In this period of time, namely the last 25 years, a new understanding of church life has developed. Under the guidance of Archbishop Michael, parishes have been made to feel part of the diocese and parish council members responsible for sharing in the spiritual and educational aspects of the church at the deanery and diocesan level. Greater initiative has been taken by lay leadership in professional expertise and talents. Many of our young people have begun to participate in Orthodox summer camps and other inter-parish activities. Our parish church school has been revitalized with dedicated teachers and an energetic group of youth. Social media has become part and parcel of communicating not only to parishioners, but sharing with others on the parish web site and other media outlets. In 2013, the St. George Gazebo was built as an Eagle Scout project by youth parishioner Zachary Sokol with the help of family, parishioners and friends. Archbishop Michael blessed the gazebo, and, through God’s grace, the structure stood completely unaffected by Super Storm Sandy, including the icon of St. George which hangs inside. It has become the place to go for quiet conversation and reading.
The history of a parish is in a real way a continuation of The Acts of the Apostles. This New Testament book reveals the labors of the “co-workers” of Christ, the Apostles and the activity of the churches of God. The mission of Ss. Peter & Paul Church in Manville is no different than the ancient churches of Corinth, Rome, Ephesus and Jerusalem. Although centuries and continents apart, the meaning of our existence as a local church is to proclaim Jesus Christ, “the same yesterday, today and forever” (Hebrews 13:8). Our beloved spiritual father, Archbishop Michael on the occasion of our 100th Anniversary instructs us: “The future will be bright for us only if we are willing to devote our time and efforts to bring the Gospel of Jesus Christ to a society that has strayed from His path. Our Lord must be the object of our worship, the theme of our sermons, the pattern of our lives, and the inspiration of our ideals. Others must experience His presence when they visit our church. For this to happen, every member of Ss. Peter and Paul parish must be totally dedicated to servicing the Lord and His church”.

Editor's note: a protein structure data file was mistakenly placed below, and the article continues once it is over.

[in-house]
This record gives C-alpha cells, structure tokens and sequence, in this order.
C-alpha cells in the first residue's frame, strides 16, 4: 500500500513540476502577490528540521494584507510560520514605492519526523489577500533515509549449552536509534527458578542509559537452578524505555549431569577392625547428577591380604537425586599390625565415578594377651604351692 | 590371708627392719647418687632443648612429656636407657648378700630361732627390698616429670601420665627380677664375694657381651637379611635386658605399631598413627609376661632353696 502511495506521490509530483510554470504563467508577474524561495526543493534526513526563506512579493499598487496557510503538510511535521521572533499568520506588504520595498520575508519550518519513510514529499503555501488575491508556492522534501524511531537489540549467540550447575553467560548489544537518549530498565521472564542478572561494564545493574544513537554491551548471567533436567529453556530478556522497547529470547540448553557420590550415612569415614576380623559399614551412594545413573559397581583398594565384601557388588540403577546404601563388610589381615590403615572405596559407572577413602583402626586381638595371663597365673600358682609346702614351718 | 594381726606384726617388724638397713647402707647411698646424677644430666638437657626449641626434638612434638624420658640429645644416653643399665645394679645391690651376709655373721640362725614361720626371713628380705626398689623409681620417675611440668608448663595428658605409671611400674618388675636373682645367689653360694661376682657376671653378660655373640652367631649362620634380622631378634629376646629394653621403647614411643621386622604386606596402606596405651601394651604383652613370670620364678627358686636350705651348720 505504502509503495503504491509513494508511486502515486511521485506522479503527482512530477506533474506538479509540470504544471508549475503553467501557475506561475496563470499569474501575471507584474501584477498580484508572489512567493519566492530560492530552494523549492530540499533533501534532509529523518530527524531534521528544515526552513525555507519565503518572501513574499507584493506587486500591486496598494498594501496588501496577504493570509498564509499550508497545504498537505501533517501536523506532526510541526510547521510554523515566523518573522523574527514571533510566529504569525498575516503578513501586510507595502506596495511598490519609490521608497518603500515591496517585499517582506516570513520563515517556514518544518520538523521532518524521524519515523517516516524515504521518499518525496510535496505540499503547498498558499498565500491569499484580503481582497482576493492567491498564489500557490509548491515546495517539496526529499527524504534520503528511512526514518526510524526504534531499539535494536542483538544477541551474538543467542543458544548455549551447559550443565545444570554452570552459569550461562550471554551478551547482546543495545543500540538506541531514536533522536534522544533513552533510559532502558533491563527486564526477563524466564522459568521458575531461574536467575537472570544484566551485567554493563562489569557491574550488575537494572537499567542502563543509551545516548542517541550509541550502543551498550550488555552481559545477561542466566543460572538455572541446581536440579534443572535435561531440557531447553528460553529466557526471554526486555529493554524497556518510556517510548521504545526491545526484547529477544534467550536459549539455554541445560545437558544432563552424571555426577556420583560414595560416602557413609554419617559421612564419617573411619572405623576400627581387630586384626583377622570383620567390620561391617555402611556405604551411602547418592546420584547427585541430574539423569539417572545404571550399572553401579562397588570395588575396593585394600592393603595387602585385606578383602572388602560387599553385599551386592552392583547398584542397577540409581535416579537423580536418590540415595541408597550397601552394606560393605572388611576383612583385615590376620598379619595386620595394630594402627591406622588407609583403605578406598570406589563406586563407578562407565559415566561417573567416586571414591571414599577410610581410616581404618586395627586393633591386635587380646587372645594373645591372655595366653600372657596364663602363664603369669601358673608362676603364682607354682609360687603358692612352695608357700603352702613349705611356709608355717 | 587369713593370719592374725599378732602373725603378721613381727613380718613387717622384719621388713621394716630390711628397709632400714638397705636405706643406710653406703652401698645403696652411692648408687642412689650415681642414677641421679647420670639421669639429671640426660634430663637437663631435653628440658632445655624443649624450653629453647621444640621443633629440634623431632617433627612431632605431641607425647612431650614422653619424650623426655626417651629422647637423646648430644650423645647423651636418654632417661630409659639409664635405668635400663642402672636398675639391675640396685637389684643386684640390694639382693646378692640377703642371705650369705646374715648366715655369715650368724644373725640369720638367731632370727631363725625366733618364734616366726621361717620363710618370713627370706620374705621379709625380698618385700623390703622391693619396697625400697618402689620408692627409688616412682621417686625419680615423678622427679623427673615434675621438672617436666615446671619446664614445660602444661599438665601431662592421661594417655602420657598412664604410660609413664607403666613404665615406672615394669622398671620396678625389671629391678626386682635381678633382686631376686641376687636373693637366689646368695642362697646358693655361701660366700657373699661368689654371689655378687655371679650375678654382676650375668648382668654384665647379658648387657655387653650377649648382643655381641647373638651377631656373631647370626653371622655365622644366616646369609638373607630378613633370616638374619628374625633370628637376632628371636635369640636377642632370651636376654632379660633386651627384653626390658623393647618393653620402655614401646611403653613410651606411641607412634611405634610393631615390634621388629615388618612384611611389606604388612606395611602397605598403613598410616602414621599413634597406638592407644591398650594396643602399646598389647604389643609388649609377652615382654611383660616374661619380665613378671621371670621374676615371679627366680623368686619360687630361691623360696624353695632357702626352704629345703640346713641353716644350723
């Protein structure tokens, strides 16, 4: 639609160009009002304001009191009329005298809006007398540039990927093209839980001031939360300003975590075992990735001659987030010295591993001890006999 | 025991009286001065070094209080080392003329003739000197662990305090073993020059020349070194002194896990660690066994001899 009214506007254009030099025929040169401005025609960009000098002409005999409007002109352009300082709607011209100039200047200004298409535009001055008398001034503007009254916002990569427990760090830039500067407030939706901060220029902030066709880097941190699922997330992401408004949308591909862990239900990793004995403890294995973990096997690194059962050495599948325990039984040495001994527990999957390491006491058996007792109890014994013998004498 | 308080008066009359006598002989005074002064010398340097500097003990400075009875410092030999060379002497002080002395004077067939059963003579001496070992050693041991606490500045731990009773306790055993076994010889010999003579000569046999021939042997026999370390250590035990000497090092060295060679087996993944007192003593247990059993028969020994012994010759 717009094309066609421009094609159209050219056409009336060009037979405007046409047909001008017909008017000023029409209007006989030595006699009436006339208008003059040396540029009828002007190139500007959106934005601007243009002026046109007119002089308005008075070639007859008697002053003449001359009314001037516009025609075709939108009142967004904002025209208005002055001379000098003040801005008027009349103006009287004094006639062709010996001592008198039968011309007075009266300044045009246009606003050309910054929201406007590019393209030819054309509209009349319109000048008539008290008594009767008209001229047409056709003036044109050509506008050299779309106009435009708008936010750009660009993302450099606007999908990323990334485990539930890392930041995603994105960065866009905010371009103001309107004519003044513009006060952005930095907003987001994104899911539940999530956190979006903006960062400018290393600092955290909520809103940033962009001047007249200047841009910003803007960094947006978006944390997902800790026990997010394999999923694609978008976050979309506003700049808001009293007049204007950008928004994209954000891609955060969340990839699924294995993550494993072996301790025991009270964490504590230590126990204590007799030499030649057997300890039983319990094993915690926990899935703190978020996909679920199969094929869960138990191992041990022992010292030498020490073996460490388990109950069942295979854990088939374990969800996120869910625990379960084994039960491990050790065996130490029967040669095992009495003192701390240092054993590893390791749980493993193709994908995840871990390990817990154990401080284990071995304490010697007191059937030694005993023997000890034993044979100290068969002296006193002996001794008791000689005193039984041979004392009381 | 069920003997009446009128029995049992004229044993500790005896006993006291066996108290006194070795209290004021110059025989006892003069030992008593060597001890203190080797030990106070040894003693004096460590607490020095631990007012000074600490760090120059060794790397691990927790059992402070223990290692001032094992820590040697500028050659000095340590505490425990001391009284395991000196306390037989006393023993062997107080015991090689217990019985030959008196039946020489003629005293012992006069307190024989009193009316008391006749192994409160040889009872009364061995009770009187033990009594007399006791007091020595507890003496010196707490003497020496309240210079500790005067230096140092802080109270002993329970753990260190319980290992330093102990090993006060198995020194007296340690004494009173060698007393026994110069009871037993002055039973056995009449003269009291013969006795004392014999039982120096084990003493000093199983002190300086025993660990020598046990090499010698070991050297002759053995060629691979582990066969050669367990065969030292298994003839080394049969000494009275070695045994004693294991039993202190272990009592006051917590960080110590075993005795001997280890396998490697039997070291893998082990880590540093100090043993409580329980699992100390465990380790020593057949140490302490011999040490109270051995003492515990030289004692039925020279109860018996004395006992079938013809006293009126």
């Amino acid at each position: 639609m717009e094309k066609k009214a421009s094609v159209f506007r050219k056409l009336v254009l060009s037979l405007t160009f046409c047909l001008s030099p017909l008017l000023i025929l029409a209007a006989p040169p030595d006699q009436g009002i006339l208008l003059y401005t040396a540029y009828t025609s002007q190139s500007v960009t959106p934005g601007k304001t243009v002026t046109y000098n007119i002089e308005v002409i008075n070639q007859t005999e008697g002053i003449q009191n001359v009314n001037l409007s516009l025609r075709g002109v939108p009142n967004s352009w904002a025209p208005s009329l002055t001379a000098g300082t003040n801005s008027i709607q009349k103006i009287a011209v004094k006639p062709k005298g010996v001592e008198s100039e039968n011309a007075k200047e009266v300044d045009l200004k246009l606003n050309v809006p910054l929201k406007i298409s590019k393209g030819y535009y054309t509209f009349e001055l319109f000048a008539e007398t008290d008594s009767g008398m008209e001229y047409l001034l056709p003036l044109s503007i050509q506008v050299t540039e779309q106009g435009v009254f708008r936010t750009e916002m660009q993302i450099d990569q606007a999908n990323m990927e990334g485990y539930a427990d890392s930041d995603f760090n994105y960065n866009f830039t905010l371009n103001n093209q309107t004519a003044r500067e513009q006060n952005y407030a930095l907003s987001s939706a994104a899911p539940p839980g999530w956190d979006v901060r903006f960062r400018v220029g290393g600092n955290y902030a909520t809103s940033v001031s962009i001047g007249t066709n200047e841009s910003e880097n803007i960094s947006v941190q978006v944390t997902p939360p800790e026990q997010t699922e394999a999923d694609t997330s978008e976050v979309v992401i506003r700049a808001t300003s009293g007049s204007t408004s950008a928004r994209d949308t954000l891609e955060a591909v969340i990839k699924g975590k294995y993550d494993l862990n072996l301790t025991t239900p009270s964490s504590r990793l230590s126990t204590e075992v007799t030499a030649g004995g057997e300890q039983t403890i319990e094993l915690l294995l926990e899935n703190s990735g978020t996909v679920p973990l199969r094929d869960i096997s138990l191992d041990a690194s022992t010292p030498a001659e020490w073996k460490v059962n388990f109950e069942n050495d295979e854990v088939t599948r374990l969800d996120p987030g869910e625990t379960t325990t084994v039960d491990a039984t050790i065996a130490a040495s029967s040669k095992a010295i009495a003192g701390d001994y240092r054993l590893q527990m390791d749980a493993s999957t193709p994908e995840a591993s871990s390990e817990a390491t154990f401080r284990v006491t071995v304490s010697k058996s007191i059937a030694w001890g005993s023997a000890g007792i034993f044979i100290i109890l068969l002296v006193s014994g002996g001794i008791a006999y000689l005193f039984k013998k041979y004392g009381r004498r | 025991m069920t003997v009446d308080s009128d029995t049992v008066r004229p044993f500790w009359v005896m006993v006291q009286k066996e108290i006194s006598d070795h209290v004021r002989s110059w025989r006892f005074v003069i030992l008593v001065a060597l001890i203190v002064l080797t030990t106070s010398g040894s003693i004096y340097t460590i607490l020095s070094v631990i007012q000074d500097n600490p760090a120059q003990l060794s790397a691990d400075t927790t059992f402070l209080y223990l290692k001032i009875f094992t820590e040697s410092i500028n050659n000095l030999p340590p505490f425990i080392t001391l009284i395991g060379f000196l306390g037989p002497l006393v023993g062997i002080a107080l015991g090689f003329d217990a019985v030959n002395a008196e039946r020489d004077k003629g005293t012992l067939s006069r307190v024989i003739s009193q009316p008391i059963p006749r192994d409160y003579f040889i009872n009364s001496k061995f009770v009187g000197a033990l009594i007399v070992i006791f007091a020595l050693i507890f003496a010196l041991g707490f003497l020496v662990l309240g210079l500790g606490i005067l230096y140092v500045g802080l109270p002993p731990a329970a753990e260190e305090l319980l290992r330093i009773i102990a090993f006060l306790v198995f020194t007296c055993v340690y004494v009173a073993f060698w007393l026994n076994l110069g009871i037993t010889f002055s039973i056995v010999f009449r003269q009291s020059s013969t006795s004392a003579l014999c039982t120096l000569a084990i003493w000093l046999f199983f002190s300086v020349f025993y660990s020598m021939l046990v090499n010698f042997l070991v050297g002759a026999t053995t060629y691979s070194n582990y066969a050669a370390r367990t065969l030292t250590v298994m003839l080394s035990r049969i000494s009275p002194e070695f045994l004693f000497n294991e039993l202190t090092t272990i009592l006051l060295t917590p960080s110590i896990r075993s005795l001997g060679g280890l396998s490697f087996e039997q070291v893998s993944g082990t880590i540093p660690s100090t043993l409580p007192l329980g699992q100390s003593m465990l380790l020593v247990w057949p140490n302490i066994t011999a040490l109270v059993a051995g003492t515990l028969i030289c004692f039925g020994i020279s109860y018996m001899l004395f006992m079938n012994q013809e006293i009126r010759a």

O Holy Apostles, Peter and Paul, pray unto God for us!
5:00 Vespers in Clifton
No Public Services
Until further notice, there will be no public services at Ss. Peter & Paul due to the Coronavirus.
The Third Sunday of Lent is that of the Veneration of the Cross. The cross stands in the midst of the church in the middle of the lenten season not merely to remind men of Christ’s redemption and to keep before them the goal of their efforts, but also to be venerated as that reality by which man must live to be saved. “He who does not take up his cross and follow me is not worthy of me” (Mt.10:38). For in the Cross of Christ Crucified lies both “the power of God and the wisdom of God” for those being saved (1 Cor.1:24).